This site will return very soon.
We keep falling down.
We’ll keep getting up.
This site will return very soon.
We keep falling down.
We’ll keep getting up.
I’ll keep this review very short, because I don’t want to spoil the movie for you. I’ll just say that it is delightful, beautiful, and features one of the most exceptional musical scores I’ve ever heard.
It’s hard to understand why the critics accused it of being “too smug and pleased with itself” (Roger Ebert). It is anything but smug; it’s full of manic energy, joy, and enthusiasm. It is the polar opposite of mannered, self-consciously “quirky” bullshit like Rushmore. You won’t find a film more full of life, more in love with its story and characters. And, more remarkably, you won’t find a movie about con men that is more honest or more full of heart.
See this movie, and trust that the ride it will take you on leads to a place of truth.
The CIA isn’t our friend. We have known this for a while, and in recent years Hollywood seems to have come to the same conclusion. The A-Team, RED and The Losers all basically deal with this topic. Bravo Hollywood, took you long enough.
We saw RED a while ago and thought that it was a good movie. Great, even. The A-Team wasn’t as good, but it was still a fun movie.
And then there’s The Losers. The thing about The Losers is that I kind of managed not to notice it at all. Didn’t see the trailer, didn’t read any reviews, didn’t see it mentioned on the IMDb. Which is remarkable, really, if you take into account that I think Chris Evans is one of the most promising and talented actors of his generation. If that’s just bad luck or a spectacular failure on the side of the movie’s PR department is for you to decide.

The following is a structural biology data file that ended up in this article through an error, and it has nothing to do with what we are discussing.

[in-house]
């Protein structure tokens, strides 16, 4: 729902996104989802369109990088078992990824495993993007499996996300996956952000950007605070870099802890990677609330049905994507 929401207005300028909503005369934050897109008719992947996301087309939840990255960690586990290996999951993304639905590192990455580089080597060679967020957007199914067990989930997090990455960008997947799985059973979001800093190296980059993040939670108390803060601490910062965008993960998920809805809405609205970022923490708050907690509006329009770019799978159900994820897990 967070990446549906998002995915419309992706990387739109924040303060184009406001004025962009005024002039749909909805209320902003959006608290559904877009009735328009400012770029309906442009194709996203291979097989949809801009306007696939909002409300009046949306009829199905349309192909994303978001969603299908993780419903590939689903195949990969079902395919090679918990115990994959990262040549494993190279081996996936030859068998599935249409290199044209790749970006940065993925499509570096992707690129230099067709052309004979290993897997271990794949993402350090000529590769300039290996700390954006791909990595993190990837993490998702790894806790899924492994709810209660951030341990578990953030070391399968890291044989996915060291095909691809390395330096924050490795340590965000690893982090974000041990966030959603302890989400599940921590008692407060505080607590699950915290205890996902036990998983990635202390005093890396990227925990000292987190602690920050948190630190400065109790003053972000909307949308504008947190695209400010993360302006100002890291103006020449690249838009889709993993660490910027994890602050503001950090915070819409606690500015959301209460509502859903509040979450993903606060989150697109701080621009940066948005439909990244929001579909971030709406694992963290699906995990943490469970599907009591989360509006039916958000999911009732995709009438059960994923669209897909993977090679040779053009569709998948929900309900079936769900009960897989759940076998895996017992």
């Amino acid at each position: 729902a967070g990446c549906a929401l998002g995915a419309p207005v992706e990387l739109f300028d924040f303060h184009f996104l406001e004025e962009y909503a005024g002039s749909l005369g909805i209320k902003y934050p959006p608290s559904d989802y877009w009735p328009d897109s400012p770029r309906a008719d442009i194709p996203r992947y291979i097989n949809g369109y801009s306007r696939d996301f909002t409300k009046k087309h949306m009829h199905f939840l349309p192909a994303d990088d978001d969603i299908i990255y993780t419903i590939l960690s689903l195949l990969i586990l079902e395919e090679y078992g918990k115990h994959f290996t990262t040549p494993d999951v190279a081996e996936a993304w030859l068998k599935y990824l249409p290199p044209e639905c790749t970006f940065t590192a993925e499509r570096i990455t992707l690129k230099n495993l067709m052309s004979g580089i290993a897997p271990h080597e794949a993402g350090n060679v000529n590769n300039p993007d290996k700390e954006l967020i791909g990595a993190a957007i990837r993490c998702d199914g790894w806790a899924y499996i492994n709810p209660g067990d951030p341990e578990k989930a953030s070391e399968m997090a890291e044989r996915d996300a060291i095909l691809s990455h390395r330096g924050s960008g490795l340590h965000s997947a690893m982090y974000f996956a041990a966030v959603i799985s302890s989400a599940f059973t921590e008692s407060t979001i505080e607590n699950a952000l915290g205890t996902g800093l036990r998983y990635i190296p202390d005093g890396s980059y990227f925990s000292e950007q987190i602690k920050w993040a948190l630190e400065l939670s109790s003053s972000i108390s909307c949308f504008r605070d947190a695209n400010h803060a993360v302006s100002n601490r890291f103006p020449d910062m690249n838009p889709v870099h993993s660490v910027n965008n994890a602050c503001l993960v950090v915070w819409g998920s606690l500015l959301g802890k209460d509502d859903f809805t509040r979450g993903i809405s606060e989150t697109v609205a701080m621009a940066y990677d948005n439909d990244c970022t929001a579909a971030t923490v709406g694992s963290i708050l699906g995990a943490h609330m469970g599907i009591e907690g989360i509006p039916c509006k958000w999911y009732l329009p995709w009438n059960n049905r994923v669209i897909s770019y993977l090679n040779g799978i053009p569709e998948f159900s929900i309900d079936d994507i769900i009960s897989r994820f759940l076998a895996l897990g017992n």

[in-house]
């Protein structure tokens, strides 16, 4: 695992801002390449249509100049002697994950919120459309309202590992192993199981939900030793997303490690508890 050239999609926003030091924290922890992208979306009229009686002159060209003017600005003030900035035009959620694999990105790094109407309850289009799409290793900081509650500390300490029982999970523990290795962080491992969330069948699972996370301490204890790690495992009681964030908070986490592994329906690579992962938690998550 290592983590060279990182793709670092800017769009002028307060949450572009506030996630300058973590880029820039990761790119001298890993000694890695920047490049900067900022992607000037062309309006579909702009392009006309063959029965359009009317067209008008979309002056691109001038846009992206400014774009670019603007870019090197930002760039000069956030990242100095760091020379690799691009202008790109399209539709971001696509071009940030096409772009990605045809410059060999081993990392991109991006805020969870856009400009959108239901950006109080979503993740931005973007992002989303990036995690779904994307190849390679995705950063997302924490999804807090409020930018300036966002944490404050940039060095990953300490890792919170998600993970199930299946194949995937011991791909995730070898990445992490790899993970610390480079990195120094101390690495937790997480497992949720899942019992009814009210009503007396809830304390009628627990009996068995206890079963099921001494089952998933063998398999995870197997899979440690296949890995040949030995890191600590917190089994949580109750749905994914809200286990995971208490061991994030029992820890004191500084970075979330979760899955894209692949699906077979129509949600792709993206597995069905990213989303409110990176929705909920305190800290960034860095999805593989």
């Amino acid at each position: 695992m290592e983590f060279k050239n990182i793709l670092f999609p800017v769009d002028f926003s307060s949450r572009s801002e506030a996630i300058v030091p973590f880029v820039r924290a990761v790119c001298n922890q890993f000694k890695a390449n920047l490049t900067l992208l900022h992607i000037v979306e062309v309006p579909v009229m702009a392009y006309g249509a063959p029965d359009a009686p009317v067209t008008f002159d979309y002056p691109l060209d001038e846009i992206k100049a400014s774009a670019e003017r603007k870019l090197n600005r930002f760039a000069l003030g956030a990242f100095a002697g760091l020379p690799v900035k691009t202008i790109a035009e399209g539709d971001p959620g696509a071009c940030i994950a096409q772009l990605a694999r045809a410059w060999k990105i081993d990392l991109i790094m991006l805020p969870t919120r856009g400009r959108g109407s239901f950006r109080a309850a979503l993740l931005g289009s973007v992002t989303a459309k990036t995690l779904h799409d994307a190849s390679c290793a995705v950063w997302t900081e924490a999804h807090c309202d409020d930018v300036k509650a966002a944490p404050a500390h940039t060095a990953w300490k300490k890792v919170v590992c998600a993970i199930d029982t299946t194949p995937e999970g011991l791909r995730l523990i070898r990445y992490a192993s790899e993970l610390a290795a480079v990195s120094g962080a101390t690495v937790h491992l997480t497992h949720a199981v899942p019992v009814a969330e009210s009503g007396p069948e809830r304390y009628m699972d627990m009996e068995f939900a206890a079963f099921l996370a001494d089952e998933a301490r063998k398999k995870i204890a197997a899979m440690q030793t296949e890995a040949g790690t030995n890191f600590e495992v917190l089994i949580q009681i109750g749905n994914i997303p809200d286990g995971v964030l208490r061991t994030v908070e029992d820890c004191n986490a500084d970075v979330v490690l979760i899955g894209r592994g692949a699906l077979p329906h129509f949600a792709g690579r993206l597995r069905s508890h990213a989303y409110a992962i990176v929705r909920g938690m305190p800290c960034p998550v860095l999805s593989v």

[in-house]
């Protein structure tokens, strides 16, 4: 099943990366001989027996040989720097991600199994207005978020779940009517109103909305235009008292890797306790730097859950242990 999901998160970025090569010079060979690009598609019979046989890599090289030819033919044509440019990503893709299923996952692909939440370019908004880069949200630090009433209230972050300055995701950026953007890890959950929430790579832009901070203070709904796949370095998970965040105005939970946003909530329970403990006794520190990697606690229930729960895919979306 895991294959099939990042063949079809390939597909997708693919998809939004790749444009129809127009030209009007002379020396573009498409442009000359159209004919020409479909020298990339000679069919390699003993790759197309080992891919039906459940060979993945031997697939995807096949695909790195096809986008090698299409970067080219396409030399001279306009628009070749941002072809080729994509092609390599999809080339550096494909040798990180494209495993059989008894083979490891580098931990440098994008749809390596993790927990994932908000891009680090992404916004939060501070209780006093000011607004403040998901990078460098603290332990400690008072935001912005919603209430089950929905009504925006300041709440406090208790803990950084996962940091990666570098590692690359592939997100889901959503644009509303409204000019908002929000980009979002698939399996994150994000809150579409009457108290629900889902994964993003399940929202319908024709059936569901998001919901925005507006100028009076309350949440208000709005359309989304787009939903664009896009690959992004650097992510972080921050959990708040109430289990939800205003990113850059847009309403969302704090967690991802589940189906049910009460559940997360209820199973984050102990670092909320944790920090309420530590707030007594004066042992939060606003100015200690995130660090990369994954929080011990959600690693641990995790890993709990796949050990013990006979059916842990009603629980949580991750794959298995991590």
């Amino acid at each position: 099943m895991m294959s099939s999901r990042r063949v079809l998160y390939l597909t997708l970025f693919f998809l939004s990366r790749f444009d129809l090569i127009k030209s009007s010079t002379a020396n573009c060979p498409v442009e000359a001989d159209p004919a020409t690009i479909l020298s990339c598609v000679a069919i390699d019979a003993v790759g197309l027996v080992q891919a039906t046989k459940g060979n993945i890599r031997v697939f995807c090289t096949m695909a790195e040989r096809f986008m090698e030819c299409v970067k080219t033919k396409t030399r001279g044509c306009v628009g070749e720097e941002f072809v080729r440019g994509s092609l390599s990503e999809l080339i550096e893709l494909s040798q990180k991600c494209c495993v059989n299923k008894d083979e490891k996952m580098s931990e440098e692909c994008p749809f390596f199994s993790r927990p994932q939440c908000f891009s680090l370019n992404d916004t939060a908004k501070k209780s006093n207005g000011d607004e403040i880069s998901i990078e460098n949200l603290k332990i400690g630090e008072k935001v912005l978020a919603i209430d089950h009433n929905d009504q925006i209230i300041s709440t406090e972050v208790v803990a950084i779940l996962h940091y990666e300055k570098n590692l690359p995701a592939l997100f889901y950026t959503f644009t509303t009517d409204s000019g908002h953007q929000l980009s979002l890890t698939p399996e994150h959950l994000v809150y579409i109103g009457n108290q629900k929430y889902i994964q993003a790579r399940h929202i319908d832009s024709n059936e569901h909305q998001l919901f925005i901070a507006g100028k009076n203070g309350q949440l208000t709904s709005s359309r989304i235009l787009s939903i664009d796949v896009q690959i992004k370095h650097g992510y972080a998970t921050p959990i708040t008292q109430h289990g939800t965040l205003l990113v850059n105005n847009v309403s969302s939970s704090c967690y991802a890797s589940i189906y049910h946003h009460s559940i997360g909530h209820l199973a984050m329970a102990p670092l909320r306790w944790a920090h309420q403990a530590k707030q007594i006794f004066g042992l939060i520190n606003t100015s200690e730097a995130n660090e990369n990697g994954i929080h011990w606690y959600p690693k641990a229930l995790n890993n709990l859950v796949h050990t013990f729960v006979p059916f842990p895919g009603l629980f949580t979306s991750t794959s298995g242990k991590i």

The bottom line is that I had no expectations. It could have been anything, from Shakespeare (a good adaptation, not something like O or Love’s Labours Lost) to the biggest trash since Super Troopers. Well… it turned out to be more on the Shakespeare side of things.
When I first heard all the hubbub about Kick-Ass, I thought the typical conservatism (conscious or not) of a lot of people was rearing its ugly head. I do not, after all, see anything inherently wrong with a child swearing, or – in the context of fiction – a child killing people. The latter, of course, is only acceptable under certain dramatic or comedic conditions. But surely, Kick-Ass was a parody of vigilante justice, a deconstruction of the superhero myth, an adolescent and less literate version of Watchmen?
No such luck.
Kick-Ass is a very clear embodiment of everything that’s wrong with so-called Geek Culture: the fetishization of women, the uncritical attitude towards superficial cultural artefacts, the thoughtless individualism, the hollow pursuit of “awesome” things… on and on, this movie is as trite and foolish as it is disturbing. Oh, I’m sure the filmmakers will say that much of the movie is meant to be ironic, meant to be disturbing… but we’re also supposed to think that it’s cool. A girl with a coloured wig? Cool! Action scenes ripped from better movies starring insipid characters we can supposedly project onto? Cool! Jetpacks? Cool!
But it’s not cool. It’s not awesome. It’s derivative, unimaginative bullshit that wants to have its cake and eat it too. Even the composer manages to rip himself off, reusing music from considerably better movies he’s scored in a way that only highlights the vapid nature of this one.